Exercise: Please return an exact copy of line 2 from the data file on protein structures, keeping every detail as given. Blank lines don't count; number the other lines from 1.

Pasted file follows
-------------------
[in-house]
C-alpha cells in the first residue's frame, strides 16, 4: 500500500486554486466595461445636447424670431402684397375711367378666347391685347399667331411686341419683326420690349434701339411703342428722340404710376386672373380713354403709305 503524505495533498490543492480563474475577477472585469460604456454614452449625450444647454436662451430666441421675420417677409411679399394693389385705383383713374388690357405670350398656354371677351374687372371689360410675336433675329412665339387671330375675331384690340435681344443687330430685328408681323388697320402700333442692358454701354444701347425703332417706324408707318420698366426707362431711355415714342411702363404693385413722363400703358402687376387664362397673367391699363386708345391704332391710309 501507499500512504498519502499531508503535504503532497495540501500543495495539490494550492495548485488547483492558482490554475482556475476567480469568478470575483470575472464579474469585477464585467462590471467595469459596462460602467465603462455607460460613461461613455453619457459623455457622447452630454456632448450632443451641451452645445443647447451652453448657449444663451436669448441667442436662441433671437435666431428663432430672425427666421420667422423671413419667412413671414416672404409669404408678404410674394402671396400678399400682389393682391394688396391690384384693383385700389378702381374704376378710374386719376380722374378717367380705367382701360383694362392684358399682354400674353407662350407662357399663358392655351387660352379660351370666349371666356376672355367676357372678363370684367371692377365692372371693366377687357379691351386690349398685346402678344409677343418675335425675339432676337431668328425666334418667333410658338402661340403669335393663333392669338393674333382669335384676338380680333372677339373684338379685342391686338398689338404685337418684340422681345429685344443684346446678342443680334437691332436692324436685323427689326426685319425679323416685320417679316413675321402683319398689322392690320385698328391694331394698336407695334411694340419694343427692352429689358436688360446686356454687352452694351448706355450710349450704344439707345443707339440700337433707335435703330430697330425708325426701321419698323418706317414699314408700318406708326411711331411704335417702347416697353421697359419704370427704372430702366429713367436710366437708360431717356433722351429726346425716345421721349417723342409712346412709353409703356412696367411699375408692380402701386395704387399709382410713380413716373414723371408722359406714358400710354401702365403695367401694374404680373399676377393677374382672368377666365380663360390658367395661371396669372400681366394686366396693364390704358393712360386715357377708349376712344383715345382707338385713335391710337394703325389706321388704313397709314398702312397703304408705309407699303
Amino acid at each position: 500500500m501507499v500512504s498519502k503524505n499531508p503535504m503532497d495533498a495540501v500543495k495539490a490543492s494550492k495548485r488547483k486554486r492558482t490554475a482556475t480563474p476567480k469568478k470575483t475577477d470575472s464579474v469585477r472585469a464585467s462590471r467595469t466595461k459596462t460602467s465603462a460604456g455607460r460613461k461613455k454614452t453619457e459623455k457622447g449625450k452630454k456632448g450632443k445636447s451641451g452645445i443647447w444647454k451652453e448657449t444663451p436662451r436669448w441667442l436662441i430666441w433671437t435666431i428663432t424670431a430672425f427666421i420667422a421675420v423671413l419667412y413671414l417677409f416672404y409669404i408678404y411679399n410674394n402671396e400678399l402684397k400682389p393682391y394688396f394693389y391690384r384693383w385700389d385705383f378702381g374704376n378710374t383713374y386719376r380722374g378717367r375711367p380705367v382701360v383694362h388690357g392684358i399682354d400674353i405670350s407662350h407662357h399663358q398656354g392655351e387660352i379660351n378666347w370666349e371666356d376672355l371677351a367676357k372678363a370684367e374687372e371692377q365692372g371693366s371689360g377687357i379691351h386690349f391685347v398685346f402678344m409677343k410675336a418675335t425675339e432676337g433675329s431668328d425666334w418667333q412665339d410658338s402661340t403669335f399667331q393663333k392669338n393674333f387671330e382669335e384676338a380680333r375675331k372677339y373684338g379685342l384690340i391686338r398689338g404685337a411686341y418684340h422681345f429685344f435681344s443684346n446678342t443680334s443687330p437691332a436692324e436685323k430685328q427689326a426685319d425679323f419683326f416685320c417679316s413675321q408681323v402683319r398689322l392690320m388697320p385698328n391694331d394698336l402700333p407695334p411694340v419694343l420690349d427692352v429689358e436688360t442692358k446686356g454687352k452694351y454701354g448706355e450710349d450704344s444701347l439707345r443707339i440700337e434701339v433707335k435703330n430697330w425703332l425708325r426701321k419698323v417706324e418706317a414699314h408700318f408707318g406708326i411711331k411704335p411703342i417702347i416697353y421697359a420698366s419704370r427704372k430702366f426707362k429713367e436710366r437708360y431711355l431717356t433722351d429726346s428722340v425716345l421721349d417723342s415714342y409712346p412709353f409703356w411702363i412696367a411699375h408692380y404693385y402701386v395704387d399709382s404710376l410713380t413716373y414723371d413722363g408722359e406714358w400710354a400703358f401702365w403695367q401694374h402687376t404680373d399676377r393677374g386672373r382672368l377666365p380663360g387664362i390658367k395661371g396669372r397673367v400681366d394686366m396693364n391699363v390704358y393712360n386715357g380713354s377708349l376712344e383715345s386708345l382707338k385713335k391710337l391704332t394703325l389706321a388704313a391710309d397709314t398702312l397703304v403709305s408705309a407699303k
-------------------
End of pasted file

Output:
C-alpha cells in the first residue's frame, strides 16, 4: 500500500486554486466595461445636447424670431402684397375711367378666347391685347399667331411686341419683326420690349434701339411703342428722340404710376386672373380713354403709305 503524505495533498490543492480563474475577477472585469460604456454614452449625450444647454436662451430666441421675420417677409411679399394693389385705383383713374388690357405670350398656354371677351374687372371689360410675336433675329412665339387671330375675331384690340435681344443687330430685328408681323388697320402700333442692358454701354444701347425703332417706324408707318420698366426707362431711355415714342411702363404693385413722363400703358402687376387664362397673367391699363386708345391704332391710309 501507499500512504498519502499531508503535504503532497495540501500543495495539490494550492495548485488547483492558482490554475482556475476567480469568478470575483470575472464579474469585477464585467462590471467595469459596462460602467465603462455607460460613461461613455453619457459623455457622447452630454456632448450632443451641451452645445443647447451652453448657449444663451436669448441667442436662441433671437435666431428663432430672425427666421420667422423671413419667412413671414416672404409669404408678404410674394402671396400678399400682389393682391394688396391690384384693383385700389378702381374704376378710374386719376380722374378717367380705367382701360383694362392684358399682354400674353407662350407662357399663358392655351387660352379660351370666349371666356376672355367676357372678363370684367371692377365692372371693366377687357379691351386690349398685346402678344409677343418675335425675339432676337431668328425666334418667333410658338402661340403669335393663333392669338393674333382669335384676338380680333372677339373684338379685342391686338398689338404685337418684340422681345429685344443684346446678342443680334437691332436692324436685323427689326426685319425679323416685320417679316413675321402683319398689322392690320385698328391694331394698336407695334411694340419694343427692352429689358436688360446686356454687352452694351448706355450710349450704344439707345443707339440700337433707335435703330430697330425708325426701321419698323418706317414699314408700318406708326411711331411704335417702347416697353421697359419704370427704372430702366429713367436710366437708360431717356433722351429726346425716345421721349417723342409712346412709353409703356412696367411699375408692380402701386395704387399709382410713380413716373414723371408722359406714358400710354401702365403695367401694374404680373399676377393677374382672368377666365380663360390658367395661371396669372400681366394686366396693364390704358393712360386715357377708349376712344383715345382707338385713335391710337394703325389706321388704313397709314398702312397703304408705309407699303